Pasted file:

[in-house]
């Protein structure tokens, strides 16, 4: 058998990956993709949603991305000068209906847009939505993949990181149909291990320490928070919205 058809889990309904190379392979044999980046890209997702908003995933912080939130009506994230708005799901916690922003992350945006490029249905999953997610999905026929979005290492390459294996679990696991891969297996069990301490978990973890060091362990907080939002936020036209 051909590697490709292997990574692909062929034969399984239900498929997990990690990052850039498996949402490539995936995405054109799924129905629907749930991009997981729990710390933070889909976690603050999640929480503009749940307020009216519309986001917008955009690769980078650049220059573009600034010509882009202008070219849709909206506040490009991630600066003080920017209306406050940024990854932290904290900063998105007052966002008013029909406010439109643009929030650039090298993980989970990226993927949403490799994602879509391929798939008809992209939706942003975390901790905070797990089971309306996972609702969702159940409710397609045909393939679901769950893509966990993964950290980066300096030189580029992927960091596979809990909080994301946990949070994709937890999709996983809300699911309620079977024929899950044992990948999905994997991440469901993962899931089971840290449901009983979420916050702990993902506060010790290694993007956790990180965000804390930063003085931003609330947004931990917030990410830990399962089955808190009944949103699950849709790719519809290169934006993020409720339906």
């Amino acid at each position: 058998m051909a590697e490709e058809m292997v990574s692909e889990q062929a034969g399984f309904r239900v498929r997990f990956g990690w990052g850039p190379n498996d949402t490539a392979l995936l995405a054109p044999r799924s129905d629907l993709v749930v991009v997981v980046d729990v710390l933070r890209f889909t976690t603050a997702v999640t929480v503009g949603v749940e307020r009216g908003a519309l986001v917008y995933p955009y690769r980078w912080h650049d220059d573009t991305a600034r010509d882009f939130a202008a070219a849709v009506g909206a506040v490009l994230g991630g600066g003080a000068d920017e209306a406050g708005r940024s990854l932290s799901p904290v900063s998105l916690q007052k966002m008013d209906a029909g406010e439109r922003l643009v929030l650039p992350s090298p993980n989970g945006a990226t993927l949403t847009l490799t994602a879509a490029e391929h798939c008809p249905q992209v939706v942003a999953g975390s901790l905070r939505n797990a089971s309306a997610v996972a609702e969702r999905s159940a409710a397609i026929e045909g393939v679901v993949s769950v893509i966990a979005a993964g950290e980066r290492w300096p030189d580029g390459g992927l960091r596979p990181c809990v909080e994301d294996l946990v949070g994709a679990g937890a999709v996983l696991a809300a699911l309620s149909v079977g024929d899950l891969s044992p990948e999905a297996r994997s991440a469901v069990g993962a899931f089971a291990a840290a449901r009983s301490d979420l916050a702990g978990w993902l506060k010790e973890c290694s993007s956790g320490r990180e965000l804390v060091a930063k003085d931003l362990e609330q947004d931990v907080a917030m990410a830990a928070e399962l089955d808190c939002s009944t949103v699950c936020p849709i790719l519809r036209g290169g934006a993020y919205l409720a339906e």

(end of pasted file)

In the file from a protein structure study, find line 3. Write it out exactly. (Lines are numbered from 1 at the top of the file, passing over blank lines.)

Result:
């Amino acid at each position: 058998m051909a590697e490709e058809m292997v990574s692909e889990q062929a034969g399984f309904r239900v498929r997990f990956g990690w990052g850039p190379n498996d949402t490539a392979l995936l995405a054109p044999r799924s129905d629907l993709v749930v991009v997981v980046d729990v710390l933070r890209f889909t976690t603050a997702v999640t929480v503009g949603v749940e307020r009216g908003a519309l986001v917008y995933p955009y690769r980078w912080h650049d220059d573009t991305a600034r010509d882009f939130a202008a070219a849709v009506g909206a506040v490009l994230g991630g600066g003080a000068d920017e209306a406050g708005r940024s990854l932290s799901p904290v900063s998105l916690q007052k966002m008013d209906a029909g406010e439109r922003l643009v929030l650039p992350s090298p993980n989970g945006a990226t993927l949403t847009l490799t994602a879509a490029e391929h798939c008809p249905q992209v939706v942003a999953g975390s901790l905070r939505n797990a089971s309306a997610v996972a609702e969702r999905s159940a409710a397609i026929e045909g393939v679901v993949s769950v893509i966990a979005a993964g950290e980066r290492w300096p030189d580029g390459g992927l960091r596979p990181c809990v909080e994301d294996l946990v949070g994709a679990g937890a999709v996983l696991a809300a699911l309620s149909v079977g024929d899950l891969s044992p990948e999905a297996r994997s991440a469901v069990g993962a899931f089971a291990a840290a449901r009983s301490d979420l916050a702990g978990w993902l506060k010790e973890c290694s993007s956790g320490r990180e965000l804390v060091a930063k003085d931003l362990e609330q947004d931990v907080a917030m990410a830990a928070e399962l089955d808190c939002s009944t949103v699950c936020p849709i790719l519809r036209g290169g934006a993020y919205l409720a339906e």